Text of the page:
If a person looks up and to the right, they are accessing the left side of the brain responsible for creativity. In other words, they could be making up an answer or altering one into a lie. Watching and learning how someone accesses this information can help you when formulating questions you want to ask them.
Although most people follow this left-right rule, there are some who are just the opposite. It is good to determine which is which before jumping to conclusions. You can find out the correct directions of a person by asking some leading questions like ‘What was the colour of your first car?’ to get a response from memory, and ‘What is your opinion of the Prime Minister?’ to get a creative response.
Our facial expressions are there for the world to see and we have become masters at disguising our true feelings by masking them with the appropriate smile, frown or grimace. However, we still give away our true feelings with ‘micro expressions’ that flash across the face for less then half a second before they are rapidly replaced with the one you want the other person or people to see.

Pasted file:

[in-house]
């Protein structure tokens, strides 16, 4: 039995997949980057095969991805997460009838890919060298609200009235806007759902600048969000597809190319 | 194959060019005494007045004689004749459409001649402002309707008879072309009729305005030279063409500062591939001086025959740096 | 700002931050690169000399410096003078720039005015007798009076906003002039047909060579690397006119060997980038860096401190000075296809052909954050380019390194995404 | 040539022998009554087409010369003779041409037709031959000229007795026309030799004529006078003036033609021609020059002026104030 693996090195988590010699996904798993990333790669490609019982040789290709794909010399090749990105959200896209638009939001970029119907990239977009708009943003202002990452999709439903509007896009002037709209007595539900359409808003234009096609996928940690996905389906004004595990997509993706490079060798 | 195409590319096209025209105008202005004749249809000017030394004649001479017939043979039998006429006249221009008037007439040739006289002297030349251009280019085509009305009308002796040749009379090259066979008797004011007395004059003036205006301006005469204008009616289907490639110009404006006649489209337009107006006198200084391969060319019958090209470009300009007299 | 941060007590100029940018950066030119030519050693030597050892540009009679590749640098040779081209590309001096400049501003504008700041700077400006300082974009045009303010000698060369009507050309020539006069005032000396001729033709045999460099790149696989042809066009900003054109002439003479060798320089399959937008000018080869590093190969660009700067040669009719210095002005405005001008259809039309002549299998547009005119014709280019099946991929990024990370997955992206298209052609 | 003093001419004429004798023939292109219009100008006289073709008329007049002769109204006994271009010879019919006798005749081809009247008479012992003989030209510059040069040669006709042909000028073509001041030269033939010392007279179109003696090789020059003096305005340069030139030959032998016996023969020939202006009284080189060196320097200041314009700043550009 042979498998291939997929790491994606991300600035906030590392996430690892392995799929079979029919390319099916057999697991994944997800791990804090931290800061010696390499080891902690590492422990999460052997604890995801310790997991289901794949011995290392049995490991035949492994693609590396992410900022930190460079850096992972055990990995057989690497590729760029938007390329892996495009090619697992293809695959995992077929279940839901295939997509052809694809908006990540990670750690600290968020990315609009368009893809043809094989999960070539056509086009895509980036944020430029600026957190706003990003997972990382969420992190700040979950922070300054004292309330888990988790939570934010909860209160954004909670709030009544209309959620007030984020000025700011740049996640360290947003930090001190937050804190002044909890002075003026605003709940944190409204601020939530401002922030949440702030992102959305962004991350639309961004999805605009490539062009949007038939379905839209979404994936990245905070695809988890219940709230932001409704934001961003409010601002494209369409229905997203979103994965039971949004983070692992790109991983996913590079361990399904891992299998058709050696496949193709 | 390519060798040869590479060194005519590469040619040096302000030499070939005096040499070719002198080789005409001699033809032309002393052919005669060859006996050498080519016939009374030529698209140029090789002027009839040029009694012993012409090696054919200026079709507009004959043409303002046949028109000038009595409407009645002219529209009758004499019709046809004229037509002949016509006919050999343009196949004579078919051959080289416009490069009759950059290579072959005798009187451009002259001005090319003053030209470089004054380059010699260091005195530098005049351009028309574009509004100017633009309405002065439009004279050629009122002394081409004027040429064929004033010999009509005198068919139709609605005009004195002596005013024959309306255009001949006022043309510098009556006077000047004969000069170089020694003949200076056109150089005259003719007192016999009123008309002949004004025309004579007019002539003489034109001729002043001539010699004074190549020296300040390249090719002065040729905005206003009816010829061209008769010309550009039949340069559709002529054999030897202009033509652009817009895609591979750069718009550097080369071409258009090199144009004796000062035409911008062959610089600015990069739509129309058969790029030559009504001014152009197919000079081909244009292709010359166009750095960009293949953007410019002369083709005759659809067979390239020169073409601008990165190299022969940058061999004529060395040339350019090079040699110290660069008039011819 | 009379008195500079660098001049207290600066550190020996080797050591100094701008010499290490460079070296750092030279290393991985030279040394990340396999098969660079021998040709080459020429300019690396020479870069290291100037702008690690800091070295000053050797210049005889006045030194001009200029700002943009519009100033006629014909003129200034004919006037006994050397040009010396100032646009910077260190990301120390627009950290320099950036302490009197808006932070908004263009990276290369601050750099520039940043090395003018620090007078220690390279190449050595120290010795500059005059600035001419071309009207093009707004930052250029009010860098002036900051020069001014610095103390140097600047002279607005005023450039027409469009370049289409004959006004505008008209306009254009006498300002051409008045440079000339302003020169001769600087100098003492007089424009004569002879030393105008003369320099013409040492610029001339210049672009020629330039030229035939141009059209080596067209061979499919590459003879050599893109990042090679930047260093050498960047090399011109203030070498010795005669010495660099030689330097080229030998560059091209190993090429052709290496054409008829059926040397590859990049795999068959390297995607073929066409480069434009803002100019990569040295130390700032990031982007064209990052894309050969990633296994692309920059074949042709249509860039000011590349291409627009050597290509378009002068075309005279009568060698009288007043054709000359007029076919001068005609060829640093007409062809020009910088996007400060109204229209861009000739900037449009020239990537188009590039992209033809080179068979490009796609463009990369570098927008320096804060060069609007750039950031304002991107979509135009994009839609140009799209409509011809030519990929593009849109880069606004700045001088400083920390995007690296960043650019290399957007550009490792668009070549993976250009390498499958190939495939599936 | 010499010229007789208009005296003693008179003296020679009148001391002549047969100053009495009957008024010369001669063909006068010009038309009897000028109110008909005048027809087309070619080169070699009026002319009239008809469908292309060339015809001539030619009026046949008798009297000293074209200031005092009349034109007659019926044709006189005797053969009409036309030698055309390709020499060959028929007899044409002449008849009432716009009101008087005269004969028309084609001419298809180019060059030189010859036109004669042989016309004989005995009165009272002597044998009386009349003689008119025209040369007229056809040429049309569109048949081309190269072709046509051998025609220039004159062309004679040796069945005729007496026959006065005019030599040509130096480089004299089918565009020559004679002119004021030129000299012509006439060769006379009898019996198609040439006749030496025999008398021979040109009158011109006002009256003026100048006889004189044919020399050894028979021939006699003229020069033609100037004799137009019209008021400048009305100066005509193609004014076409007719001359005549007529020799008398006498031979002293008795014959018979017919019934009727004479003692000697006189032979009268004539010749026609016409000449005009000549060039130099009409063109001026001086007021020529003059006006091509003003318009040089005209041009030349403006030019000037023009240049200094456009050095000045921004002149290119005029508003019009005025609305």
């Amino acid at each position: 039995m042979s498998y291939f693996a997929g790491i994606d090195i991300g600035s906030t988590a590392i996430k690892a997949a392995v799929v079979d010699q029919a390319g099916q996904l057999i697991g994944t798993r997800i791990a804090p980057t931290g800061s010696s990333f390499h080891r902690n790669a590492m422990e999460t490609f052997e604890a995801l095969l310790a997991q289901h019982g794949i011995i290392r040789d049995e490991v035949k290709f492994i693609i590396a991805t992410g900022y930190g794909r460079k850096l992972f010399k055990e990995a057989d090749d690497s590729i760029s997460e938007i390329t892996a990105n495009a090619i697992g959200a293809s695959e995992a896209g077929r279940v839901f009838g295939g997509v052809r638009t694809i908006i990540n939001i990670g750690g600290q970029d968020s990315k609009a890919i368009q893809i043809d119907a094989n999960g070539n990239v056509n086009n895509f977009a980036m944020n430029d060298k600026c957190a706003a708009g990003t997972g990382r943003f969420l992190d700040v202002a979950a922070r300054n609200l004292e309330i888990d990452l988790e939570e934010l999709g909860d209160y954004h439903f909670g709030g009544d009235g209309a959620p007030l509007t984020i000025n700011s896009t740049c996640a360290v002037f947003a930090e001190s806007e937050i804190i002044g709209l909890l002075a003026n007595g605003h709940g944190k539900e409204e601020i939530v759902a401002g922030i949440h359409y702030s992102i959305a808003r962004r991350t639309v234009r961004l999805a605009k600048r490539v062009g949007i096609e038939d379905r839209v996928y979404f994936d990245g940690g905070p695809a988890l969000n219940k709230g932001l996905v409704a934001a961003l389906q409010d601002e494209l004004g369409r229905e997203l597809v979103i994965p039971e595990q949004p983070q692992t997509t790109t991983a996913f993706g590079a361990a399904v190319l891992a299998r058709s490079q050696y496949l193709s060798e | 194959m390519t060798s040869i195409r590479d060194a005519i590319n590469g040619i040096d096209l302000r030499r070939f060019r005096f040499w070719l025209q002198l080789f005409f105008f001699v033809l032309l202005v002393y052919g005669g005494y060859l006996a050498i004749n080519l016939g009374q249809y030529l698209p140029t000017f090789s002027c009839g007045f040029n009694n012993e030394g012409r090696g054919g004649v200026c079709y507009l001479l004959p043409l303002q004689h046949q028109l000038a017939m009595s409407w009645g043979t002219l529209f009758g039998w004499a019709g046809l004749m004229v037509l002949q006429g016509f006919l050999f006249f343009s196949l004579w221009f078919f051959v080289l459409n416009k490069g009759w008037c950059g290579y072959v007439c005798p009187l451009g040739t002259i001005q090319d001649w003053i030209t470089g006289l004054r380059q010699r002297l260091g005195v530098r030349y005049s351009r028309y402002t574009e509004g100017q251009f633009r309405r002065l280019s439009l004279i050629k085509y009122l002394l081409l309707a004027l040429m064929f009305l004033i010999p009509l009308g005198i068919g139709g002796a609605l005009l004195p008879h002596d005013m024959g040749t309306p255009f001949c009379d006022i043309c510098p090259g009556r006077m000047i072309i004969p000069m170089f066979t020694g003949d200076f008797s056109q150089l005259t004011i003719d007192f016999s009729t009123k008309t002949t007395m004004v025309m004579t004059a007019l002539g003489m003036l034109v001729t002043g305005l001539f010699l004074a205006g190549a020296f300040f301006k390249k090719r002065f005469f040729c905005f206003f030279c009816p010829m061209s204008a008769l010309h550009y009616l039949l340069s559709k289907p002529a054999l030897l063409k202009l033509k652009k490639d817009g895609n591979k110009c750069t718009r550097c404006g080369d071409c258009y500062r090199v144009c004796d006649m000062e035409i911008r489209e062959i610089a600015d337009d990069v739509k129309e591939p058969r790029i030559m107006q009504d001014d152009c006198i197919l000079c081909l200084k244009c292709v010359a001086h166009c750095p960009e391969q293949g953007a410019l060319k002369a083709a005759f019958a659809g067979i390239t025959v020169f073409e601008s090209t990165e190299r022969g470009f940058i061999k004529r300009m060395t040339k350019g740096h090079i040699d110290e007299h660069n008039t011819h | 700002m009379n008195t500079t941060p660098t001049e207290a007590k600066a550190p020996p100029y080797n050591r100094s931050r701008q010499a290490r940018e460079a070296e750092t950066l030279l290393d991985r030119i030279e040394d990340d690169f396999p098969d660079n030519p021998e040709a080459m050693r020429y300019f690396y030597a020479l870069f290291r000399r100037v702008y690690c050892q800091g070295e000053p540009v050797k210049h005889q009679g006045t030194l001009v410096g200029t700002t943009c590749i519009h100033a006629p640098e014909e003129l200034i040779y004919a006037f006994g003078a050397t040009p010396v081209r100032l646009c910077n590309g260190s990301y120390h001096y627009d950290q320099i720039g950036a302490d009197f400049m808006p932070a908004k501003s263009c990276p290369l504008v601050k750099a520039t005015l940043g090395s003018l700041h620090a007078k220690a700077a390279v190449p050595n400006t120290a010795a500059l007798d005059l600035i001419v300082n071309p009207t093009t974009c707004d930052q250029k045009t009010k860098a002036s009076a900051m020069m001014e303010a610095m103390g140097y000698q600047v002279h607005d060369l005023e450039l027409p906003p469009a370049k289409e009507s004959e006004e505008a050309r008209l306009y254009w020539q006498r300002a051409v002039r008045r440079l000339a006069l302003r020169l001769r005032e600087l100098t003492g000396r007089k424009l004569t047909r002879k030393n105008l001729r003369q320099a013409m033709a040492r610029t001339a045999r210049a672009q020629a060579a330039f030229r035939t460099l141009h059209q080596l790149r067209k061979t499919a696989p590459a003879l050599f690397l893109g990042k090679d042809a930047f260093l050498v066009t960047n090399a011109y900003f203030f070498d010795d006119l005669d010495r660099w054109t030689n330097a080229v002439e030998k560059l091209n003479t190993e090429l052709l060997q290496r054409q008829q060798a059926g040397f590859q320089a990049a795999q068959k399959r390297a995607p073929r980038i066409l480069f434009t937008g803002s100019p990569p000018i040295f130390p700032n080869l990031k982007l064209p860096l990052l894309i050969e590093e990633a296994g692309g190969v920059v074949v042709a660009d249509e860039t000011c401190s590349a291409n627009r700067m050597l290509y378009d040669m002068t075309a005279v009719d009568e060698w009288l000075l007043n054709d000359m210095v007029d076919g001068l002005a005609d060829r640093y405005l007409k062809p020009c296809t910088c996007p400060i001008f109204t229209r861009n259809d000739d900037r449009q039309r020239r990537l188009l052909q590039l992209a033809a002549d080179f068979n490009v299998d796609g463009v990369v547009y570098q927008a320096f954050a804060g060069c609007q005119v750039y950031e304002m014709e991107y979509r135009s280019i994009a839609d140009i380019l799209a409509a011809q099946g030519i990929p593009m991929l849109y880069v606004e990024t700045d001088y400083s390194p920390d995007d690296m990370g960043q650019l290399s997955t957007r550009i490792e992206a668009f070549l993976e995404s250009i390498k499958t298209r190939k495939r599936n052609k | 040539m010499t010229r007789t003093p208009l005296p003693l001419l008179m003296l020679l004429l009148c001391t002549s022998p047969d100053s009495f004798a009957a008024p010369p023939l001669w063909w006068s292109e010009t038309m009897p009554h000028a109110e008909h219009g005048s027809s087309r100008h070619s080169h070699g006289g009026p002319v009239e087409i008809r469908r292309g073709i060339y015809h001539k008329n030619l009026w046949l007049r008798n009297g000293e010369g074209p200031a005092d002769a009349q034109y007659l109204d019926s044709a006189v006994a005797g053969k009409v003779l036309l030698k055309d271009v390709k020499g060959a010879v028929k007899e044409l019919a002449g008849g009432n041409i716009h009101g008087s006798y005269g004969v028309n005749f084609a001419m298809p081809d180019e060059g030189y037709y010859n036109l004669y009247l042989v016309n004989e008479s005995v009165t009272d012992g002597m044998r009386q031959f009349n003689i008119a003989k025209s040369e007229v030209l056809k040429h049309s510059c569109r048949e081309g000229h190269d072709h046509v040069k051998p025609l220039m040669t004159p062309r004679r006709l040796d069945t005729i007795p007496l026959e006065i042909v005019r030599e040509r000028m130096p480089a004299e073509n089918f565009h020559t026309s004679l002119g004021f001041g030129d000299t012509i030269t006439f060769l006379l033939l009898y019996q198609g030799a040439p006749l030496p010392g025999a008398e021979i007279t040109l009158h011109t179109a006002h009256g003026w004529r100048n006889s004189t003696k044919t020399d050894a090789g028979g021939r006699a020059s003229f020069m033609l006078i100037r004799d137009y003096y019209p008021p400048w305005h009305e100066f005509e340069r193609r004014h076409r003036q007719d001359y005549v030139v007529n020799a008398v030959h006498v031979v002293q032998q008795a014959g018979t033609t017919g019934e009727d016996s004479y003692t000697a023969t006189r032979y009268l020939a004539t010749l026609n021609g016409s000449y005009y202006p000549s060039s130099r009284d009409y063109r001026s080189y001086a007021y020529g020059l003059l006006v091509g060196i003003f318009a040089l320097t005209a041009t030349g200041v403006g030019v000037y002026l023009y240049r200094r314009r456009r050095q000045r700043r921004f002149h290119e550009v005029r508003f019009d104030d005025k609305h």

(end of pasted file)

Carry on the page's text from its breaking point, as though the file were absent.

This is something that cannot be controlled, it is an involuntary movement that happens without our conscious intervention. These unconscious signals are incredibly reliable indicators of someone’s emotional state or attitude towards you and your point of view.
Managers who want to know a team member’s true feelings about something should watch out for their first instant reaction when the subject is raised. It’s all very well knowing what to look for in others, but, as a leader and manager, there are several things people will look for in you.